US Makers Face Challenges From Cheap Chinese Solar Products: Report

A recent report by SEMA collation on the state of US PV solar manufacturing discussed the importance of developing a domestic solar manufacturing supply chain in the United States. The report discussed the steps required to reduce dependency on foreign sources, particularly China, and to strengthen the country’s position in clean energy.

The report shared some past efforts and challenges in solar manufacturing, emphasising the need for supportive federal policies, such as tax incentives and enforcement of trade laws. It presented data on the expected economic benefits for the US solar sector and addressed concerns about China’s dominance in the solar market and the need for effective trade policies to counteract it.

It laid importance on the heavy reliance on foreign-sourced materials, particularly from China, in certain segments of the solar manufacturing supply chain. It is associated with the efforts required to make solar technologies cost-competitive with fossil fuels on declines in capital expenditure (CAPEX) costs. However, challenges arise from subsidized overseas manufacturers undercutting domestic investments, hindering progress in establishing a self-reliant supply chain.

The report mentioned, “The Biden administration’s initiatives, such as the IRA and the CHIPS Act, aim to steer America towards clean energy. Yet, historical challenges, like bankruptcies following the Recovery Act due to low-priced imports, underscore the need for comprehensive policy support and enforcement.”

It laid importance on, “Breaking the dependency on imported solar components would yield substantial benefits. Collaboration between public and private sectors is crucial, necessitating federal policies supporting domestic manufacturers and countering foreign subsidies and forced labor practices.”

He elaborated, “Despite promising developments, further action is needed to secure a resilient domestic solar manufacturing future. Projects like IRA are already showing potential, with projected capacity increases that could meet a significant portion of future solar demand.”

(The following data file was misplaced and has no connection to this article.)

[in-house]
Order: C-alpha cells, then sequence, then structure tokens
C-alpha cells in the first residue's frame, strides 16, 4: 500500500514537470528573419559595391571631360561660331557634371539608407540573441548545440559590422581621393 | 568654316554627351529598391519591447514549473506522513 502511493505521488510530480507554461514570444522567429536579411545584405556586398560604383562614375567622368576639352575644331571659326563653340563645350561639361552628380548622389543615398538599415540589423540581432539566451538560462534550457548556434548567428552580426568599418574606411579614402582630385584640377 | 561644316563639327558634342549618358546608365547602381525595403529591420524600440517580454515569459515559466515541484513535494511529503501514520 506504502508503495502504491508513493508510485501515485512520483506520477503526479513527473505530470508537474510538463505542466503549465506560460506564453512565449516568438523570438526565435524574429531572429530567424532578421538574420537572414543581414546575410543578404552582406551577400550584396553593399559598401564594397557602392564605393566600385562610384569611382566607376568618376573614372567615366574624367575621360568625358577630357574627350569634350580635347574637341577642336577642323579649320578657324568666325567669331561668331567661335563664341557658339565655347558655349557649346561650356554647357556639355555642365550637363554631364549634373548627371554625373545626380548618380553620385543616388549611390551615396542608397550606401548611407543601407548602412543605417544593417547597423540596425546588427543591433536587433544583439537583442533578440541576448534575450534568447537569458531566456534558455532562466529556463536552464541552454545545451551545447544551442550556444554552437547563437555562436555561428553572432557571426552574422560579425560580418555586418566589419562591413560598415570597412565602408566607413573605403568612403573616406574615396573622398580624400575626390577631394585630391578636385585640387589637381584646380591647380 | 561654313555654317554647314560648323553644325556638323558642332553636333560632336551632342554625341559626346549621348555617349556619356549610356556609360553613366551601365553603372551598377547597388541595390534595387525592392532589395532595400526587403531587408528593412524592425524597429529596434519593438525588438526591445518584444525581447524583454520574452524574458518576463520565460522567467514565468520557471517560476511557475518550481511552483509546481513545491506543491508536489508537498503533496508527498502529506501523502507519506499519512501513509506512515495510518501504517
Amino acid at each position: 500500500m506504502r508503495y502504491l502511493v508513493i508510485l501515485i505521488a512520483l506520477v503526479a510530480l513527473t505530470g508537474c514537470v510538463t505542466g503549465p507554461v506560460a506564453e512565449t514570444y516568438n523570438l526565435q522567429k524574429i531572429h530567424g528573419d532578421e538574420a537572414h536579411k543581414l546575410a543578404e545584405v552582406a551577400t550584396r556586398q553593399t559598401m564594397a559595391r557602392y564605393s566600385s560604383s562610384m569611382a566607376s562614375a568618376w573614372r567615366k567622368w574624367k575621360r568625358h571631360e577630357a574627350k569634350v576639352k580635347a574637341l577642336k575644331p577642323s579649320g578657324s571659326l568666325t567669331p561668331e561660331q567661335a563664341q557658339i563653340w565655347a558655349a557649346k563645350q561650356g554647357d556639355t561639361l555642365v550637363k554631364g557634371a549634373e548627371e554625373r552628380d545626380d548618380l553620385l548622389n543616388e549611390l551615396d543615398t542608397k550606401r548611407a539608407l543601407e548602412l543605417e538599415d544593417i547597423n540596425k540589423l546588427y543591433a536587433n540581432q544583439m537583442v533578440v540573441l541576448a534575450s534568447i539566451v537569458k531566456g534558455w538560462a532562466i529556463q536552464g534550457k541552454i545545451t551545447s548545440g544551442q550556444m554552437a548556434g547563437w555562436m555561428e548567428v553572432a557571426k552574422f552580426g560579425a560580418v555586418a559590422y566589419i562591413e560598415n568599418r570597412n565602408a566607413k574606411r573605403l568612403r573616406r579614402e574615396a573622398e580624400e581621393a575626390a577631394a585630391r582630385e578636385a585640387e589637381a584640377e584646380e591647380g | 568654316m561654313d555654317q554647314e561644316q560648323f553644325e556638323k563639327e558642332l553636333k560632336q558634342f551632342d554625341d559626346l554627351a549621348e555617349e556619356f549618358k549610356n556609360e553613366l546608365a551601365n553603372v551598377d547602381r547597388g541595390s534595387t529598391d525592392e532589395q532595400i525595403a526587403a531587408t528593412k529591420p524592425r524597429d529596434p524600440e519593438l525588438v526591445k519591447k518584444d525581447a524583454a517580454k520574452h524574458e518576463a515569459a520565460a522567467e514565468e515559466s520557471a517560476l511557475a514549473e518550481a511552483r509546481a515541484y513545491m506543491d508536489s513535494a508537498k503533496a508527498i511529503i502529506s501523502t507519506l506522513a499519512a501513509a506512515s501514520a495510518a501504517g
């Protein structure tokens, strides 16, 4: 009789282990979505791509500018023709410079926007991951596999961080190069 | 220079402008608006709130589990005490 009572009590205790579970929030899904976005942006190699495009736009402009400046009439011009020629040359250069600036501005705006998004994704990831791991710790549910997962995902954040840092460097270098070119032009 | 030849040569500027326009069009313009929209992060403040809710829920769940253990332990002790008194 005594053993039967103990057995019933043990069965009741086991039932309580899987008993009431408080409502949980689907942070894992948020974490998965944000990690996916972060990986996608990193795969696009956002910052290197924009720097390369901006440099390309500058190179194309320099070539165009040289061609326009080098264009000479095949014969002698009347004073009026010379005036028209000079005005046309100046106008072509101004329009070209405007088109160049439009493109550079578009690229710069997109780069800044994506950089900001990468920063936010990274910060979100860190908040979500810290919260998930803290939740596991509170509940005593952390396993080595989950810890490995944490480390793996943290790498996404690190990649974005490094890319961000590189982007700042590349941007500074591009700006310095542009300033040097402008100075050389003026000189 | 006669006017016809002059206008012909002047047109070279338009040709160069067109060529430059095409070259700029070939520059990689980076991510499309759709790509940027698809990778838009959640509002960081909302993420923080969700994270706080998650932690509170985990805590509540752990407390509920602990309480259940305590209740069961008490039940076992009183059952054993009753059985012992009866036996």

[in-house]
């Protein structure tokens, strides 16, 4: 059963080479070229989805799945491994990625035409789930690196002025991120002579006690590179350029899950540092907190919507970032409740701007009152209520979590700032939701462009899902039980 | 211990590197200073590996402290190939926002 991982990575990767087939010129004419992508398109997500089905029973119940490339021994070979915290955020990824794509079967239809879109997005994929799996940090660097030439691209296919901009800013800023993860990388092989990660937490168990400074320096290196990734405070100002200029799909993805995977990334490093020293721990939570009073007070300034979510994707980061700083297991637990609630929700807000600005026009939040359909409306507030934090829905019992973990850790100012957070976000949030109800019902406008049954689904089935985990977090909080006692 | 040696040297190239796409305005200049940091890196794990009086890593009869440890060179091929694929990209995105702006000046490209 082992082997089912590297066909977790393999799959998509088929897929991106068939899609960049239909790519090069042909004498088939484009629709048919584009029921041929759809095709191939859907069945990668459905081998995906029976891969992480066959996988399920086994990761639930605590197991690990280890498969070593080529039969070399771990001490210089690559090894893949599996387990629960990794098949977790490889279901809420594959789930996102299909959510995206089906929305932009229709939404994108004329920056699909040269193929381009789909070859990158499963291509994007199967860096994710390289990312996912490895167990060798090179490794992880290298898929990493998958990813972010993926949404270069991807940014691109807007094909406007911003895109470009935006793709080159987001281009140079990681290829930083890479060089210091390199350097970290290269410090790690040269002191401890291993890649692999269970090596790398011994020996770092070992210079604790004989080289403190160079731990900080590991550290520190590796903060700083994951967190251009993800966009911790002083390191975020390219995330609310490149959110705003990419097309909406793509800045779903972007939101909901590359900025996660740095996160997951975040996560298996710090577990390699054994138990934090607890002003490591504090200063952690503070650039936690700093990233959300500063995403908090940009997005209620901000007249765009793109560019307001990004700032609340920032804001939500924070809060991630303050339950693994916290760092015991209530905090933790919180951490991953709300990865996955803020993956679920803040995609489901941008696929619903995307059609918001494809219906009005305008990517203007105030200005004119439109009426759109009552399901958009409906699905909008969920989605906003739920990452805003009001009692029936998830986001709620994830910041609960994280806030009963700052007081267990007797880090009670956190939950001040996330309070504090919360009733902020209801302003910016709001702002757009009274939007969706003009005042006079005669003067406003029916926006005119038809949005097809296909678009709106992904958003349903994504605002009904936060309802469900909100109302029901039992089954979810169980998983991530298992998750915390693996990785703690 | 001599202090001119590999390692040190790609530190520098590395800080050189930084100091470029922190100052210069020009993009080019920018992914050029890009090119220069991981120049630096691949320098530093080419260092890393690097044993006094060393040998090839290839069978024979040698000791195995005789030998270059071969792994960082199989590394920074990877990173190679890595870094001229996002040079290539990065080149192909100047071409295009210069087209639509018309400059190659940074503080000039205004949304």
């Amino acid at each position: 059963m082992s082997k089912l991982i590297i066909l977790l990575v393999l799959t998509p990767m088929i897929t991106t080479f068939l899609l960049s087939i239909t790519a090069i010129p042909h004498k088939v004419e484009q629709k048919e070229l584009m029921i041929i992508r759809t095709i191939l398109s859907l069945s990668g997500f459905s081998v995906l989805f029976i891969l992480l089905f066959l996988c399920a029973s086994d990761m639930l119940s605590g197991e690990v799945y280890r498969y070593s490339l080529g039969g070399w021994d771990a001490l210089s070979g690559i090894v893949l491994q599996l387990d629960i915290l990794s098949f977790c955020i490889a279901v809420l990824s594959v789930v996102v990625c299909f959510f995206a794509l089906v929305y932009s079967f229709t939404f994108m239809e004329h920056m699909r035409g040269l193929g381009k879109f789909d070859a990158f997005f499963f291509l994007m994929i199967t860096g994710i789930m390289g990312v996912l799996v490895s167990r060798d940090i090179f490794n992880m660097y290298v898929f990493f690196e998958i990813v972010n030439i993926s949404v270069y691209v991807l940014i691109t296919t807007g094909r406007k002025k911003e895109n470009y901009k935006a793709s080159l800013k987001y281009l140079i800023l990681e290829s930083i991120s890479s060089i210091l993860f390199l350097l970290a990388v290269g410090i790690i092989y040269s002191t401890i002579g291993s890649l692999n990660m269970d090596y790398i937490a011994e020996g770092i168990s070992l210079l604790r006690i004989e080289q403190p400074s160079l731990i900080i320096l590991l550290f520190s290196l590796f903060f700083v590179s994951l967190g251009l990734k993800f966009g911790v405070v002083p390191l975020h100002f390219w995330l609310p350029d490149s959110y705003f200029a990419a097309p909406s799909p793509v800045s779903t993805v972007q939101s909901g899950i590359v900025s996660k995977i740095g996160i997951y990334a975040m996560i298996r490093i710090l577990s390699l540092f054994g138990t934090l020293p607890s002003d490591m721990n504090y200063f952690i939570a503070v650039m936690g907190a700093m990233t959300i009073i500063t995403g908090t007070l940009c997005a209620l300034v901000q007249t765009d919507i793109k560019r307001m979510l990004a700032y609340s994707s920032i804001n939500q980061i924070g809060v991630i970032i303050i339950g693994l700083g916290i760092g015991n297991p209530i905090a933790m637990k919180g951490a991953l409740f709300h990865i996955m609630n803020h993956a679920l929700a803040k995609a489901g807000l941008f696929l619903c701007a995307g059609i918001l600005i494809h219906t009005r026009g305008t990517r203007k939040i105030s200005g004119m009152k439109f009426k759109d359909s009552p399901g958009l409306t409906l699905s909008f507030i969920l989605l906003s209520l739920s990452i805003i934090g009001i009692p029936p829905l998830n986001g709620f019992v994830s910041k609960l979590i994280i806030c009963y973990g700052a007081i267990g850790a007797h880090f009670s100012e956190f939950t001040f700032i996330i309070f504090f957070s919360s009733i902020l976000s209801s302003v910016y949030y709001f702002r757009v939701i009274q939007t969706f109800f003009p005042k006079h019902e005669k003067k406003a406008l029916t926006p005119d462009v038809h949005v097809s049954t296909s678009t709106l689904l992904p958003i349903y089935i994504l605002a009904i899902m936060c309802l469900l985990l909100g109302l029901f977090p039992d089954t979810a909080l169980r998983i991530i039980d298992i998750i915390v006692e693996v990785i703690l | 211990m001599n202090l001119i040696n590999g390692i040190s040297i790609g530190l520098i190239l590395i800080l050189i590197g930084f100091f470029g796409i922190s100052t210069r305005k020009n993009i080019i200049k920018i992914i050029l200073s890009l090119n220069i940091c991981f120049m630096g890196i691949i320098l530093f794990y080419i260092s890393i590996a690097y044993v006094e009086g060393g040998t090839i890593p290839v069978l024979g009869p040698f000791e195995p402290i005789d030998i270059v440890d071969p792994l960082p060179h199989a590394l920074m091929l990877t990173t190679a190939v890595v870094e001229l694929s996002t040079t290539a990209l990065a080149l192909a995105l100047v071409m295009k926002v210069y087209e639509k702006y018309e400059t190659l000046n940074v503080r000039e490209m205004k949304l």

Studies indicated, “The substantial economic impact of a US solar sector, including job creation and value-added effects. However, China’s dominance poses a threat, with its below-cost production distorting the market and hindering US R&D investment. Enforcing trade policies remains a challenge, as evidenced by low denial rates of non-compliant imports. Given China’s significant role in solar-grade polysilicon production, stricter enforcement is imperative for safeguarding the domestic solar industry.”

The report stated, “In the US, demand for solar generation capacity is strong across residential, commercial, industrial, and utility sectors. But certain segments of the country’s solar manufacturing supply chain remain almost entirely dependent on foreign-sourced materials, primarily from China. Now, as subsidized overseas – manufacturers in China and Southeast Asia use their outsize market control and questionable trade tactics to undermine those investments, the onshoring progress is stalled as US manufacturers await further support to achieve the promised supply chain independence.”

It elaborated, “In the early days of solar adoption, technology providers made enormous efforts to lower the CAPEX needed to deploy solar PV systems to make them competitive with fossil fuel sources. Residential solar PV system costs dropped from nearly $9 per watt in 2010 to just over $3/W in 2018. Similarly, utility-scale solar PV system costs went from roughly $6.50/W to $1.35/W in that same period. However, in the years since, the cost decreases to deploy solar have become significantly less dramatic.”

Annual Solar Capacity Additions and Share of Total US Additions: 2024-2033

Annual Solar Capacity Additions and Share of Total US Additions: 2024-2033


It added, “The US is highly dependent on China for much of the polysilicon PV supply chain, which includes the processing of mined quartz into high-quality polysilicon, the pulling of ingots, slicing wafers from the ingots, the production of solar cells, and the final assembly into solar PV modules complete with weatherized housing.”

It mentioned, “As a direct result of IRA provisions, the US is seeing a significant increase in announced cell manufacturing and module assembly capacity. If even half of this announced capacity comes online, the US could produce enough cells and modules to meet nearly 100% of its new solar demand through 2027. If no new factory capacity came online after 2027, the country could still meet more than 90% of its new solar demand in 2028, dropping slightly to roughly 70% of new demand in 2033.”

It further explained. “Without effective trade policy, China’s continued dominance in the solar manufacturing market will severely harm the US solar industry. Prices of Chinese-made solar modules have declined by approximately 50% year-over-year—dropping so far below the cost of production that Longi, the world’s largest solar producer in China, recently asked the government of China to discourage below-cost production. Market distortion resulting from continued operations in China could drive away investment in US solar R&D, which would, in addition to preventing future growth of the silicon supply chain, inhibit the abilities of US producers to capture future thin-film or other advanced solar technology markets.”